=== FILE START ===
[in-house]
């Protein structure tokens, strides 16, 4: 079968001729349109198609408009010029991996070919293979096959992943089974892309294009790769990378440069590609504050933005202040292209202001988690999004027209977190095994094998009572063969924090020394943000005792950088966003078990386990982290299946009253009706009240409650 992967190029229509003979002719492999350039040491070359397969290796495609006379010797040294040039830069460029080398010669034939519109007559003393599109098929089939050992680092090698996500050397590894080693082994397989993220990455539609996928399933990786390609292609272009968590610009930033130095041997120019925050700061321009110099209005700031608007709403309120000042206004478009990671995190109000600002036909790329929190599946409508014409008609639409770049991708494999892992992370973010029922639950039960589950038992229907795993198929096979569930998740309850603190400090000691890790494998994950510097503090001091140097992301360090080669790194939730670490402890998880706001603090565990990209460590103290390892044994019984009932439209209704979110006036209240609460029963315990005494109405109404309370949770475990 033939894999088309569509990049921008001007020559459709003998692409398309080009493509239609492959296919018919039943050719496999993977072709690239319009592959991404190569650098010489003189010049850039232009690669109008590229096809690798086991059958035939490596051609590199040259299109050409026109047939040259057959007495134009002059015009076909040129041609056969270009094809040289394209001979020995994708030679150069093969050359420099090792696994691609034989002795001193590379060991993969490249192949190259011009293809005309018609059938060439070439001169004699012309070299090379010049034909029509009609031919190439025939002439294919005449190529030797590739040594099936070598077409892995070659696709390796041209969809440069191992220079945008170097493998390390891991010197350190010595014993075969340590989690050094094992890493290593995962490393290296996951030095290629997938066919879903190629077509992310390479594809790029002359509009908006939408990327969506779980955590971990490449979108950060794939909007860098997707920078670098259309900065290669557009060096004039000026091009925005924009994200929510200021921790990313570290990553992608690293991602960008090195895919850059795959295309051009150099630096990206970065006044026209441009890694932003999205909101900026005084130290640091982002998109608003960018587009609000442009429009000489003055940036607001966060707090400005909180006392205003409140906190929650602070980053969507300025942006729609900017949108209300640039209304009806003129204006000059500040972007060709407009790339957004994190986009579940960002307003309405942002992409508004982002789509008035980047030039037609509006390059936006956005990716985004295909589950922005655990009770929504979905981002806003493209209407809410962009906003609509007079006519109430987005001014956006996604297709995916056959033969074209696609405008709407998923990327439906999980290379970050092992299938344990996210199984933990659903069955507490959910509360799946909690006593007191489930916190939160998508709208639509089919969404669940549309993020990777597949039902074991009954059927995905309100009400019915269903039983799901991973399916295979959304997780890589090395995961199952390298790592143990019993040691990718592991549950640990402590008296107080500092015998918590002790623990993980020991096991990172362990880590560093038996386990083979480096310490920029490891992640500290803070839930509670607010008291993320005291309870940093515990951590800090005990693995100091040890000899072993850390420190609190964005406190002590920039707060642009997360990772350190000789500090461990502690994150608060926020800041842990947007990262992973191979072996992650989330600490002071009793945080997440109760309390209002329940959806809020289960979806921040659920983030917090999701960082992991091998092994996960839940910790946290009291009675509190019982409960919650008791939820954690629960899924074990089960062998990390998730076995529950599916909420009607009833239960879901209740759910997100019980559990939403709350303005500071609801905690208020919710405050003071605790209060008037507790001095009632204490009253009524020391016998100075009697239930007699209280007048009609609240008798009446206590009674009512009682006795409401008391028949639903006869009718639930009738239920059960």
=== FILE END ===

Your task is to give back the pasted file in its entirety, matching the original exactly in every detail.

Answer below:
[in-house]
């Protein structure tokens, strides 16, 4: 079968001729349109198609408009010029991996070919293979096959992943089974892309294009790769990378440069590609504050933005202040292209202001988690999004027209977190095994094998009572063969924090020394943000005792950088966003078990386990982290299946009253009706009240409650 992967190029229509003979002719492999350039040491070359397969290796495609006379010797040294040039830069460029080398010669034939519109007559003393599109098929089939050992680092090698996500050397590894080693082994397989993220990455539609996928399933990786390609292609272009968590610009930033130095041997120019925050700061321009110099209005700031608007709403309120000042206004478009990671995190109000600002036909790329929190599946409508014409008609639409770049991708494999892992992370973010029922639950039960589950038992229907795993198929096979569930998740309850603190400090000691890790494998994950510097503090001091140097992301360090080669790194939730670490402890998880706001603090565990990209460590103290390892044994019984009932439209209704979110006036209240609460029963315990005494109405109404309370949770475990 033939894999088309569509990049921008001007020559459709003998692409398309080009493509239609492959296919018919039943050719496999993977072709690239319009592959991404190569650098010489003189010049850039232009690669109008590229096809690798086991059958035939490596051609590199040259299109050409026109047939040259057959007495134009002059015009076909040129041609056969270009094809040289394209001979020995994708030679150069093969050359420099090792696994691609034989002795001193590379060991993969490249192949190259011009293809005309018609059938060439070439001169004699012309070299090379010049034909029509009609031919190439025939002439294919005449190529030797590739040594099936070598077409892995070659696709390796041209969809440069191992220079945008170097493998390390891991010197350190010595014993075969340590989690050094094992890493290593995962490393290296996951030095290629997938066919879903190629077509992310390479594809790029002359509009908006939408990327969506779980955590971990490449979108950060794939909007860098997707920078670098259309900065290669557009060096004039000026091009925005924009994200929510200021921790990313570290990553992608690293991602960008090195895919850059795959295309051009150099630096990206970065006044026209441009890694932003999205909101900026005084130290640091982002998109608003960018587009609000442009429009000489003055940036607001966060707090400005909180006392205003409140906190929650602070980053969507300025942006729609900017949108209300640039209304009806003129204006000059500040972007060709407009790339957004994190986009579940960002307003309405942002992409508004982002789509008035980047030039037609509006390059936006956005990716985004295909589950922005655990009770929504979905981002806003493209209407809410962009906003609509007079006519109430987005001014956006996604297709995916056959033969074209696609405008709407998923990327439906999980290379970050092992299938344990996210199984933990659903069955507490959910509360799946909690006593007191489930916190939160998508709208639509089919969404669940549309993020990777597949039902074991009954059927995905309100009400019915269903039983799901991973399916295979959304997780890589090395995961199952390298790592143990019993040691990718592991549950640990402590008296107080500092015998918590002790623990993980020991096991990172362990880590560093038996386990083979480096310490920029490891992640500290803070839930509670607010008291993320005291309870940093515990951590800090005990693995100091040890000899072993850390420190609190964005406190002590920039707060642009997360990772350190000789500090461990502690994150608060926020800041842990947007990262992973191979072996992650989330600490002071009793945080997440109760309390209002329940959806809020289960979806921040659920983030917090999701960082992991091998092994996960839940910790946290009291009675509190019982409960919650008791939820954690629960899924074990089960062998990390998730076995529950599916909420009607009833239960879901209740759910997100019980559990939403709350303005500071609801905690208020919710405050003071605790209060008037507790001095009632204490009253009524020391016998100075009697239930007699209280007048009609609240008798009446206590009674009512009682006795409401008391028949639903006869009718639930009738239920059960």